Last week there were two more drownings on remote New South Wales beaches. This time it was a couple in their 40s, a mother and father, swept to their deaths at Frazer Beach, inside Munmorah National Park on the Central Coast, while their young daughter watched the whole tragic scene play out. This unpatrolled beach ranks as one of the country’s most dangerous, with at least 14 drownings in the past 20 years.
Fatal drownings on unpatrolled beaches in NSW have risen nearly 60 per cent this summer to 25, compared to the 10-year average of 16 deaths. It is also the highest number in the state’s history, and has prompted Surf Life Saving NSW chief executive Steve Pearce to start “serious conversations” with the National Parks and Wildlife Service about extending lifeguard services to more remote beaches.
Only 21 per cent of NSW’s 721 beaches across nearly 2000 kilometres of coast are patrolled. Because of their remoteness, about a quarter of the fatalities have occurred in national parks, prompting calls for more lifeguards on these often beaches.
“If hundreds or thousands of people are going to visit these locations, we need to ensure that we have some form of appropriate water safety there,” he told the ABC. “Our people have responded to some terrible drownings over the past five years in that location.”
Water safety expert Rob “Dr Rip” Brander says that there is an unrealistic focus on one message: Swim between the flags. As people seek out more remote locations for their camping and day trips, inevitably on unpatrolled beaches, it is leading to disastrous consequences. Most of the drownings, and in particular the multiple fatalities, have all occurred at remote beaches, often inside national parks, a long way from the nearest patrolled beach and active lifeguard station.
“We need to go beyond the flags message, and give [the public] some more safety information,” he told the Sydney Morning Herald. He wants more research on how to educate the public, and communicate the risks of unpatrolled beaches more effectively. Brander wants more publicity of Surf Life Saving’s Think Line message to beachgoers: “STOP to check for rips. LOOK for other dangers. PLAN how to stay safe.”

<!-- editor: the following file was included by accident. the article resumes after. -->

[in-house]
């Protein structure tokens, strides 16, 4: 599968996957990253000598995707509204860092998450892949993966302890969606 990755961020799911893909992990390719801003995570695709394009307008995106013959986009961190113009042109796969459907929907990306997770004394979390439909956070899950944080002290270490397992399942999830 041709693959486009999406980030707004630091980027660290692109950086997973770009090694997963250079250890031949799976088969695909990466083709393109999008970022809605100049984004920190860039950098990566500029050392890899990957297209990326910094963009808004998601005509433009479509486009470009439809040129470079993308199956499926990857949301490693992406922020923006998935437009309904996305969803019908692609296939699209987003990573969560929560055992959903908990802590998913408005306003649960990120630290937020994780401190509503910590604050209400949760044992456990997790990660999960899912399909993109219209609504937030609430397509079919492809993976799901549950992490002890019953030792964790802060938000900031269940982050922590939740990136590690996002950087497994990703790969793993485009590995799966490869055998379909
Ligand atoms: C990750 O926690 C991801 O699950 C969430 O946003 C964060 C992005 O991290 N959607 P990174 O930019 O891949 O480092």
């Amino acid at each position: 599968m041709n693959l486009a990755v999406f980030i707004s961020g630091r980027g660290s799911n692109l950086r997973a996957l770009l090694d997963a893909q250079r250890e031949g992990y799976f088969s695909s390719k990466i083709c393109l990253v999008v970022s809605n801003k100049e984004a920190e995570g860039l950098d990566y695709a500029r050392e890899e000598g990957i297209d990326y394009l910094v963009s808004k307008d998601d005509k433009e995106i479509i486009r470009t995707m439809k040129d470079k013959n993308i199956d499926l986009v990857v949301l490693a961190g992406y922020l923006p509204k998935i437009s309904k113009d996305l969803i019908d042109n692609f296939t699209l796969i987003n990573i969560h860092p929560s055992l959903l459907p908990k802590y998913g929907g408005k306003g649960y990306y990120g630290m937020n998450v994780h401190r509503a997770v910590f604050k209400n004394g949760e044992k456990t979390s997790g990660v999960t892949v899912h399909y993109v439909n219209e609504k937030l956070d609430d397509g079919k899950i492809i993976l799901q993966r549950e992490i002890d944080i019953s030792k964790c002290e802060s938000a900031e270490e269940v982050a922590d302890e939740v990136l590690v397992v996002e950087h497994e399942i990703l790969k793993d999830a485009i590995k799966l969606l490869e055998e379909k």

The University of New South Wales did a study that concluded on average every Australian will be involved in one water rescue over the course of their lifetime. Unfortunately this summer, and the trend in general, is that would-be rescuers are the ones most likely to pay the ultimate price for their valour.
Repeated news stories have yielded similar headlines. Parent drowns attempting to rescue child. Family member drowns trying to rescue family member. And it’s what anyone would do, but with some basic knowledge the end results could be so much different.
The summer’s toll included five people who have died trying to save loved ones on unpatrolled beaches. Not one carried a flotation device, said Shane Daw, general manager coastal safety, Surf Life Saving Australia.
The University of New South Wales’ Amy Peden said that it’s often a result of the rescuer becoming exhausted whilst trying to keep another person afloat that leads to this tragic outcome. The key advice coming from her research is that if someone is in trouble, then taking a few key steps can dramatically alter the outcome. If there are other people, stronger swimmers or surfers around, then alert them. Secondly the authorities should be called before anyone enters the water. And finally, the most important according to her data, is to take something, anything, with you that floats. A surfboard is best but a water bottle is better than nothing. Essentially anything that can hold air is better than nothing.
“We’ve done surveys of people involved in bystander rescues and looking at the fatalities, the main theme that came out is that people didn’t bring a floatation device,” says Peden. “If they did, it was a successful rescue.”